Figure 1: Exposure to environmental noise in Europe within* and outside urban agglomerations, 2011

In addition, many people were also exposed to rail, aircraft, and industrial noise, particularly in towns and cities. Similarly, night-time road traffic is another major source of noise exposure, with over 83 million Europeans exposed to harmful levels of noise greater than 50 dB Lnight.[5]

The average exposure to noise (i.e. Lden above 55 dB and Lnight above 50 dB) in selected urban agglomerations remained broadly constant between 2006 and 2011, according to comparable data reported by countries for these two years.

In urban environments it is evident from Figure 2 that a high percentage of the population in selected capital cities in Europe are exposed to detrimental levels of road-traffic noise according to data reported by countries. Exposure to the WHO interim target level of 55 dB Lnight is also indicated in Figure 2.

Figure 2: Population exposed to night time noise from road traffic above 50dB in selected capital cities, 2011

Recent estimates of exposure to environmental noise indicate that it contributed to at least 900 000 additional prevalent cases of hypertension in 2011, 43 000 additional cases of hospital admissions and to 10 000 cases of premature mortality each year. These numbers are likely to be significantly underestimated, potentially by more than a factor of two, due to the lack of complete data reported by countries. Almost 90% of the health impact caused by noise exposure is associated with road traffic noise.[5] In terms of economic impact, noise from road and rail traffic is estimated to cost the EU EUR 40 billion per year.[6]

When the END requires a country to implement an action plan to reduce exposure to noise there are several measures a country can take. Examples of effective measures presently being undertaken in EEA member countries to reduce noise exposure include local measures such as the installation of road or rail-noise barriers, or optimising aircraft movements around airports. However, it is widely acknowledged that the most effective actions to reduce exposure tend to be those that reduce noise at source, e.g. by managing the numbers of road vehicles, or their noise emissions by e.g. introducing quieter road tyres.


In the short term, the European Commission is expected to undertake a review of the implementation of the END by 2016. Beyond this, the 7th Environment Action Programme (7th EAP)[7] 'living well, within the limits of our planet', aims to ensure that by 2020 noise pollution in the EU has significantly decreased, moving closer to WHO-recommended levels.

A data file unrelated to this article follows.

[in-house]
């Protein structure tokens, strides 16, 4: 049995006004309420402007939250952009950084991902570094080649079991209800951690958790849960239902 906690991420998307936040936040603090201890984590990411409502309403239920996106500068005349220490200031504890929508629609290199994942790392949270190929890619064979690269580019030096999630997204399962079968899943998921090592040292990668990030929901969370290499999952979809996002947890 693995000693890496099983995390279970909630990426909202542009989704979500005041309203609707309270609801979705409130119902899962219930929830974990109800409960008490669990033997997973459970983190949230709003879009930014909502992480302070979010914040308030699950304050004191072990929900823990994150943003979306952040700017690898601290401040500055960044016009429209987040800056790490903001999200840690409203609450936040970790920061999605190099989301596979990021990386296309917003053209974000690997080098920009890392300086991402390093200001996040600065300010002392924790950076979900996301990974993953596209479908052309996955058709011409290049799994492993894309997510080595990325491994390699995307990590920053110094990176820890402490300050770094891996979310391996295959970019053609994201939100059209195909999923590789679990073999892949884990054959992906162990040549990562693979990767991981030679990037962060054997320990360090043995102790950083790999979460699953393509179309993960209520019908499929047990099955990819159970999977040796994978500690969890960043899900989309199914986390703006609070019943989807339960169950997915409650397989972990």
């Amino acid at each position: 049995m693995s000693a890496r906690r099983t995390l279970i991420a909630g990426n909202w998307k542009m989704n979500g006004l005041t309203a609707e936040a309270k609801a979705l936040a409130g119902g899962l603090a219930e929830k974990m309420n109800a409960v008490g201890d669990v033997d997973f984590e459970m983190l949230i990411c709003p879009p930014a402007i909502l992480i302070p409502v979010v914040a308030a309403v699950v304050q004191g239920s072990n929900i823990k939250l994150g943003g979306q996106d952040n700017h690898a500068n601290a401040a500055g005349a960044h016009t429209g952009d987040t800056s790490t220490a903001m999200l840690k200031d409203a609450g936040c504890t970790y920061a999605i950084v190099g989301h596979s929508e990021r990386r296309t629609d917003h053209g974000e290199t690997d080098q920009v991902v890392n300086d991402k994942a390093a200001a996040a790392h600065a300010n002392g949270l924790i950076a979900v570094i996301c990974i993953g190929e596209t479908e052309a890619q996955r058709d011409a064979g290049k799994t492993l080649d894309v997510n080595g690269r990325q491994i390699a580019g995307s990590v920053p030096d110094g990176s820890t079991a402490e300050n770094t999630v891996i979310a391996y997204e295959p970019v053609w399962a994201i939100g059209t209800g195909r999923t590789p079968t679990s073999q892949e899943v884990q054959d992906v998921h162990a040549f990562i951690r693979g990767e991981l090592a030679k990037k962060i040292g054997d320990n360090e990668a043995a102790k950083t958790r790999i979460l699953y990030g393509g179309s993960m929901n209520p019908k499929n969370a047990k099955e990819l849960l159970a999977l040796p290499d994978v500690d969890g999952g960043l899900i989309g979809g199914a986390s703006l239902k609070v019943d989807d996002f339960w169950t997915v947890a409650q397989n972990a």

There is a clear need to improve the Member States' implementation of the END, in particular with respect to the completeness, comparability and timeliness of reporting. The lack of complete datasets reported under the END may mean there will be a major challenge in the future to robustly evaluate whether the 7th EAP objective of significantly reducing noise pollution by 2020 has been met. Furthermore, it will still be difficult to determine exactly how close Europe has moved toward meeting the WHO NNG for Europe (a level of 40 dB) in the future, as reporting of this information remains voluntary for countries. 

To achieve the targets for reducing noise, the 7th EAP proposes to implement an updated noise policy, aligned with the latest scientific knowledge, as well as measures to reduce noise at source and improvements in city design.


[1] World Health Organization (2009), Night Noise Guidelines for Europe, WHO Regional Office for Europe, Denmark.

[2] Dutilleux, G. (2012), Anthropogenic outdoor sound and wildlife: it’s not just bioacoustics! Proceedings Acoustics, pages 2301-2306, Nantes, France.

[3] European Union (2002), Directive 2002/49/EC of the European Parliament and of the Council of 25 June 2002, relating to the assessment and management of environmental noise.

[4] EEA (2010), Good practice guide on noise exposure and potential health effects, EEA Technical report No 11/2010, European Environment Agency, Copenhagen.

[5] EEA (2014), Noise in Europe 2014, EEA Report No 10/2014, European Environment Agency, Copenhagen.

[6] European Commission (2011), Report from the Commission to the European Parliament and the Council on the implementation of the Environmental Noise Directive in accordance with Article 11 of Directive 2002/49/EC.

[7] European Union (2014), The 7th Environment Action Programme (EAP).


dB          Decibel as the unit for measurement of sound

Lden             Environmental Noise Directive indicator for day, evening and night level  

Lnight           Environmental Noise Directive indicator for night level